Protect Your Home From Vandalism and Burglary
We recently had a mitigation job come in that was a result of a break in and vandalism. The homeowners were wintering down south and had a family member watching their home. Thankfully this family member checked in when they did.
The vandals turned on all the faucets and left the water running when they left. They also attempted to start a fire by leaving some towels close to the stovetop burners while on. Thankfully in this case, attempting to start a fire was unsuccessful. In my research to write this blog I found out that authorities call this technique by vandals a “slow burn.”
When you go on vacation, or simply leave for work in the morning, the last thing you want to worry about is the security of your home. Visibly empty houses are prime targets for vandalism or break-ins, and the threat is real. According to the FBI, more than 2.1 million burglaries occur in the U.S. nearly every year, with an average $2,100 dollar loss per incident.
Tips to Protect Your Home from Vandalism
By now, you probably know the drill: always lock your doors and windows, stop your mail and newspapers prior to vacations, and put your lights on a timer. Here are some additional helpful suggestions to prevent you from becoming a victim of a burglary or vandalism:
- Don’t post your travel plans on social media sites, talk about your trip with casual acquaintances, or leave notes on the front door indicating that you’re not home.
- Install outdoor lighting (activated by a photocell or movement) to illuminate the area around your home at night.
- Consider purchasing a security system that directly alerts police to intruders if you live in a higher crime area.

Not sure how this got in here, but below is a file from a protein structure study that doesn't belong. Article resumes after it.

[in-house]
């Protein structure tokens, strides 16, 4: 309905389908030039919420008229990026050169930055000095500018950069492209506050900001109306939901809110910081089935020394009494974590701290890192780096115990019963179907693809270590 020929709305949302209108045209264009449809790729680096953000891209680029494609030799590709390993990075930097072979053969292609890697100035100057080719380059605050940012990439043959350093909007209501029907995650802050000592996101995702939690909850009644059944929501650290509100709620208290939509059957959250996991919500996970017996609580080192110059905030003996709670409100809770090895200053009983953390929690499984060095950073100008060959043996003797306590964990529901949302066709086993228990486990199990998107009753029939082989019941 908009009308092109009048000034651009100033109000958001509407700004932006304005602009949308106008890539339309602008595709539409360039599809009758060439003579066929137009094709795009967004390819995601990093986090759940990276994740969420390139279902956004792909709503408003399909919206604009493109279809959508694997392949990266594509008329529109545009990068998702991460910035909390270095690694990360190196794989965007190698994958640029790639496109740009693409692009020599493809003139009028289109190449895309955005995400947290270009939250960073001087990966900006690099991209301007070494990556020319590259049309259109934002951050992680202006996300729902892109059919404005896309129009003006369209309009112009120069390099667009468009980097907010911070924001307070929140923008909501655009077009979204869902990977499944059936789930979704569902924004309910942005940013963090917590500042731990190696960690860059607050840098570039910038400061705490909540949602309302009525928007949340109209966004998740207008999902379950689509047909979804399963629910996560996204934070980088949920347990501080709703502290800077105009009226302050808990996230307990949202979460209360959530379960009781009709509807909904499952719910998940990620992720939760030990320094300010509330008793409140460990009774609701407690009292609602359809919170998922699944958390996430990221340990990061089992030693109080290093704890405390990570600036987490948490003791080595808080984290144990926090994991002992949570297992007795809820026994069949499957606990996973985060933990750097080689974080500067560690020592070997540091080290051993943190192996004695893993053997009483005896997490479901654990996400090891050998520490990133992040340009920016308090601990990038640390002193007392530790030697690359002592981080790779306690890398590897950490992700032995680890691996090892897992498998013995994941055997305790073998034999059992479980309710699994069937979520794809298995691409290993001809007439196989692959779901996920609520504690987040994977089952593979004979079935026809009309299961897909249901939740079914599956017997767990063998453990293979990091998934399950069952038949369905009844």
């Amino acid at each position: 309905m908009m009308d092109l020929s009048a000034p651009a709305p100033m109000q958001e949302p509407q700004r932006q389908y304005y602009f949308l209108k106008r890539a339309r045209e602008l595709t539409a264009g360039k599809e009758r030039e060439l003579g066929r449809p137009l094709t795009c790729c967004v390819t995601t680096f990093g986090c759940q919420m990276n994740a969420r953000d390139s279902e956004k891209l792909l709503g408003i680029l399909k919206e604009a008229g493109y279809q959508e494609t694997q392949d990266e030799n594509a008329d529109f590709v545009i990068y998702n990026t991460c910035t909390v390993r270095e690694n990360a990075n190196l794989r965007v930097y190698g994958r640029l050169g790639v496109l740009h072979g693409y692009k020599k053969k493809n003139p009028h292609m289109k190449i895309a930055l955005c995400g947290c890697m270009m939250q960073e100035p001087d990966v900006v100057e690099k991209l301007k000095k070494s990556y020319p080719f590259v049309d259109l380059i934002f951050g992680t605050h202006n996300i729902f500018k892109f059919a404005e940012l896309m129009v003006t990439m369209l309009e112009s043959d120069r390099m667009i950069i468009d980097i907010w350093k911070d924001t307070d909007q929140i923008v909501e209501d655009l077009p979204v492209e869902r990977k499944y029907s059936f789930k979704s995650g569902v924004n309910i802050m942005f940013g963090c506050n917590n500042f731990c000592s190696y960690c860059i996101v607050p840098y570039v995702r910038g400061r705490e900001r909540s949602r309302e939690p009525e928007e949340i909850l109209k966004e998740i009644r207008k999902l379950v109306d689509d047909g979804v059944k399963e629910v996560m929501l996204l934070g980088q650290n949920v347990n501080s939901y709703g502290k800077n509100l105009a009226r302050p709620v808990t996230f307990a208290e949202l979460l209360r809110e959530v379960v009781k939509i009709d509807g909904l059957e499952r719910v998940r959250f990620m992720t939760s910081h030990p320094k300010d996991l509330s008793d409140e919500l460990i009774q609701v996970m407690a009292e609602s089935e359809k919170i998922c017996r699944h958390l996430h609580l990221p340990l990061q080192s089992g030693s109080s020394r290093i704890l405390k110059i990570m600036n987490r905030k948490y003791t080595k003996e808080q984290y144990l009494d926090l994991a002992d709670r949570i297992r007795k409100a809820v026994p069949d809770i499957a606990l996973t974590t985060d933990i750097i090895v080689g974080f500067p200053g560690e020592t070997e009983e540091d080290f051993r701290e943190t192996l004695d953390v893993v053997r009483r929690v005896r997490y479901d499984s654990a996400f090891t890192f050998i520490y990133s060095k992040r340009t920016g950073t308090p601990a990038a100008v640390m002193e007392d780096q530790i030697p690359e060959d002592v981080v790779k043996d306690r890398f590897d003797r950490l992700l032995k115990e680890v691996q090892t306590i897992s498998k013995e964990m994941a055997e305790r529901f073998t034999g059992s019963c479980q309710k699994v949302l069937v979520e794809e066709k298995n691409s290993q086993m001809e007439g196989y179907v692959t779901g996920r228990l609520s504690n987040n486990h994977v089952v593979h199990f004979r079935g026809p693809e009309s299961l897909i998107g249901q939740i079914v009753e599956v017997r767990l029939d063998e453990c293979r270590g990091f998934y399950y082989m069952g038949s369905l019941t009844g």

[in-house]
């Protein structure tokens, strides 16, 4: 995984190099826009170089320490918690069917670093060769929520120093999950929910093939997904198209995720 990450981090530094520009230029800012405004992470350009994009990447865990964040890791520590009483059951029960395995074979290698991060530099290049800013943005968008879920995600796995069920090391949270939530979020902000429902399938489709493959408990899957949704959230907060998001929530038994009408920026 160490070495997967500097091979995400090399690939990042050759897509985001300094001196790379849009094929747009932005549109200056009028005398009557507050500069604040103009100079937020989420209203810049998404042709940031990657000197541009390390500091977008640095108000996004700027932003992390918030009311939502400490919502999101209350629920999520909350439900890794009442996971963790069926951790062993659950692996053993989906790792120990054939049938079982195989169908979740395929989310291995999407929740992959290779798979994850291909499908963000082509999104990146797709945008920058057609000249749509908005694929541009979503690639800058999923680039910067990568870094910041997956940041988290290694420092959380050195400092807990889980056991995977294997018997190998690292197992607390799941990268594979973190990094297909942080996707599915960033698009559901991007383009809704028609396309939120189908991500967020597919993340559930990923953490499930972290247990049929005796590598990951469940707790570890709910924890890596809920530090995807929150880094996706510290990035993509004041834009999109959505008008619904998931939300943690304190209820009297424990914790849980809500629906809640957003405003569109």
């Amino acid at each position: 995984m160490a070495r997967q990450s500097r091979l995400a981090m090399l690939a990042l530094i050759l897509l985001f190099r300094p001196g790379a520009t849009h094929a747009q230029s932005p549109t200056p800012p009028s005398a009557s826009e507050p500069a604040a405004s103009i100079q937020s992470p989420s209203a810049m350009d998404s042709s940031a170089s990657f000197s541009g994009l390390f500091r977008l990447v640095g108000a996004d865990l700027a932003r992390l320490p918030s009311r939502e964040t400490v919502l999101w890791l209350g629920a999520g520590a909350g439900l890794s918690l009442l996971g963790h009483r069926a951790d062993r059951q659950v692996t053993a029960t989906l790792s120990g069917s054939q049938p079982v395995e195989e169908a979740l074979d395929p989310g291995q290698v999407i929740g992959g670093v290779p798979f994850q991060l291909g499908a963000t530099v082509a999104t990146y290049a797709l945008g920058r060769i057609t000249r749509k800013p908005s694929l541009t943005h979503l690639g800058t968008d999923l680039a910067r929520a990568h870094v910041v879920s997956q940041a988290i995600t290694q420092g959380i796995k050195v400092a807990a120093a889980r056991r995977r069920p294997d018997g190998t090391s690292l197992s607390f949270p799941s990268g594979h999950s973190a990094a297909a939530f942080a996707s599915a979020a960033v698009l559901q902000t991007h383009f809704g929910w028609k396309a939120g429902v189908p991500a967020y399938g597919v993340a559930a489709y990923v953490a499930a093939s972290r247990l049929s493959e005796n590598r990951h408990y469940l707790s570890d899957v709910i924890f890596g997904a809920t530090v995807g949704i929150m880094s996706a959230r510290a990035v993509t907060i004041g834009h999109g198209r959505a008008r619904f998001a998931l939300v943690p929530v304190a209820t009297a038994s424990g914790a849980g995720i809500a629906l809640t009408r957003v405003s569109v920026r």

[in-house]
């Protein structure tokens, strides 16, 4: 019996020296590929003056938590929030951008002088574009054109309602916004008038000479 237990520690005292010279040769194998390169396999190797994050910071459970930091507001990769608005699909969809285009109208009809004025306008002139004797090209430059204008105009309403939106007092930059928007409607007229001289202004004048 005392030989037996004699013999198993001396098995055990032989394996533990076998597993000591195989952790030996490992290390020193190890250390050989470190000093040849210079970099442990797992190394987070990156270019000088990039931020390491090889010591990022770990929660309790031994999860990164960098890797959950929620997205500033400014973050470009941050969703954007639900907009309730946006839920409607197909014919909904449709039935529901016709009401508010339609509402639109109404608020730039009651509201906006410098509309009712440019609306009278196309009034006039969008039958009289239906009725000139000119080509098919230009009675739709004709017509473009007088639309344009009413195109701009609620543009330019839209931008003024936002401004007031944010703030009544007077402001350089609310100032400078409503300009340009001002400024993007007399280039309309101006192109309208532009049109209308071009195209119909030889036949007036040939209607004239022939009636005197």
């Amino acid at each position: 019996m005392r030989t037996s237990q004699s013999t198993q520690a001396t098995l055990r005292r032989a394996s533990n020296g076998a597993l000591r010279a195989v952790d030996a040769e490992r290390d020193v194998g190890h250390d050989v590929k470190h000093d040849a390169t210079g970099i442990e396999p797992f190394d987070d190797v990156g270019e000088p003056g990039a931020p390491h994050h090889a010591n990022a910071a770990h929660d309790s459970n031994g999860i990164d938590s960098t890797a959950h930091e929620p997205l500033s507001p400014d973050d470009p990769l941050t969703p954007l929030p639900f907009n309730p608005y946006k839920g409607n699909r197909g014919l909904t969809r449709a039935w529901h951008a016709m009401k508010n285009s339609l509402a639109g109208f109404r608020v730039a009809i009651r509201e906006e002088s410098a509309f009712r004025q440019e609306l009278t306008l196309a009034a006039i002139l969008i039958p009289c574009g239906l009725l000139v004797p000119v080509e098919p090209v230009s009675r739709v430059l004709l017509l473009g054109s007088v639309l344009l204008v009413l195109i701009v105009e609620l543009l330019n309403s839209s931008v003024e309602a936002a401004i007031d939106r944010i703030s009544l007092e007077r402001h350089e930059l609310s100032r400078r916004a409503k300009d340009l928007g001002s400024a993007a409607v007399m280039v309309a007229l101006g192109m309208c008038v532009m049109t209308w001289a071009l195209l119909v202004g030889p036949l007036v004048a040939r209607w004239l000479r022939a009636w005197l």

- Turn down the volume on your answering machine and ringer so that it can’t be heard outside.
- Leave shades, blinds and curtains in normal positions, but be sure to keep valuables out of sight.
- Cover the windows in your garage door so no one can see that your car is gone.
- Trim shrubs and large trees so trespassers have fewer hiding spots.
- Leave a locked vehicle in your driveway or have your neighbor park there if you go out of town.
- Ask a family member, friend, neighbor or pay a service to take out your garbage, shovel the walk or mow your lawn.
- Whenever possible, especially in the winter, make sure to shut your main water valve before you leave for a night or longer. Not only could it possibly help or prevent some of the situation that happened to the homeowner I mentioned above, but it’s a good precautionary step to take to prevent a water damage from a busted (burst pipe) or frozen pipe that may occur when you are gone.
If you or anyone you know should fall victim to vandalism, you can be rest assured that 24Restore’s highly trained property damage restorers can handle everything from the board up to getting your home or business exactly as it was before the tragedy.